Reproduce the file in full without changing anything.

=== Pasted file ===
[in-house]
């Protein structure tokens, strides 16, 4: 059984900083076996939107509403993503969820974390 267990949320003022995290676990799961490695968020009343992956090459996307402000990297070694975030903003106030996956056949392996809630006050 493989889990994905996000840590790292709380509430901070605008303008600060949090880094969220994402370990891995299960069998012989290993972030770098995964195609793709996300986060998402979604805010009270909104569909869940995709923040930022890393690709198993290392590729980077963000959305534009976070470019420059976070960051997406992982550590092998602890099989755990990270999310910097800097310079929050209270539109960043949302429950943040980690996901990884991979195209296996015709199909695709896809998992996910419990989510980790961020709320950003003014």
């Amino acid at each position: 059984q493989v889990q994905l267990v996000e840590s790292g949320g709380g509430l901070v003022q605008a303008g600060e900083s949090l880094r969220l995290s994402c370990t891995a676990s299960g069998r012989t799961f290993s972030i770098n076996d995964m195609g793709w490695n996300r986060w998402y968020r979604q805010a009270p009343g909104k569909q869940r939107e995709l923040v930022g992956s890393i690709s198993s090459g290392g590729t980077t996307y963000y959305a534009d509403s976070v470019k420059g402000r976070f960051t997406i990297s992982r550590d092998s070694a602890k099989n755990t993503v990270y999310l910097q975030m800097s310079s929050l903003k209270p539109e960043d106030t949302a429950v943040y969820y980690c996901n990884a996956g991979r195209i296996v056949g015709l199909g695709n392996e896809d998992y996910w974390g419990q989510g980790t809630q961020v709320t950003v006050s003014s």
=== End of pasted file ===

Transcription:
[in-house]
């Protein structure tokens, strides 16, 4: 059984900083076996939107509403993503969820974390 267990949320003022995290676990799961490695968020009343992956090459996307402000990297070694975030903003106030996956056949392996809630006050 493989889990994905996000840590790292709380509430901070605008303008600060949090880094969220994402370990891995299960069998012989290993972030770098995964195609793709996300986060998402979604805010009270909104569909869940995709923040930022890393690709198993290392590729980077963000959305534009976070470019420059976070960051997406992982550590092998602890099989755990990270999310910097800097310079929050209270539109960043949302429950943040980690996901990884991979195209296996015709199909695709896809998992996910419990989510980790961020709320950003003014």
């Amino acid at each position: 059984q493989v889990q994905l267990v996000e840590s790292g949320g709380g509430l901070v003022q605008a303008g600060e900083s949090l880094r969220l995290s994402c370990t891995a676990s299960g069998r012989t799961f290993s972030i770098n076996d995964m195609g793709w490695n996300r986060w998402y968020r979604q805010a009270p009343g909104k569909q869940r939107e995709l923040v930022g992956s890393i690709s198993s090459g290392g590729t980077t996307y963000y959305a534009d509403s976070v470019k420059g402000r976070f960051t997406i990297s992982r550590d092998s070694a602890k099989n755990t993503v990270y999310l910097q975030m800097s310079s929050l903003k209270p539109e960043d106030t949302a429950v943040y969820y980690c996901n990884a996956g991979r195209i296996v056949g015709l199909g695709n392996e896809d998992y996910w974390g419990q989510g980790t809630q961020v709320t950003v006050s003014s």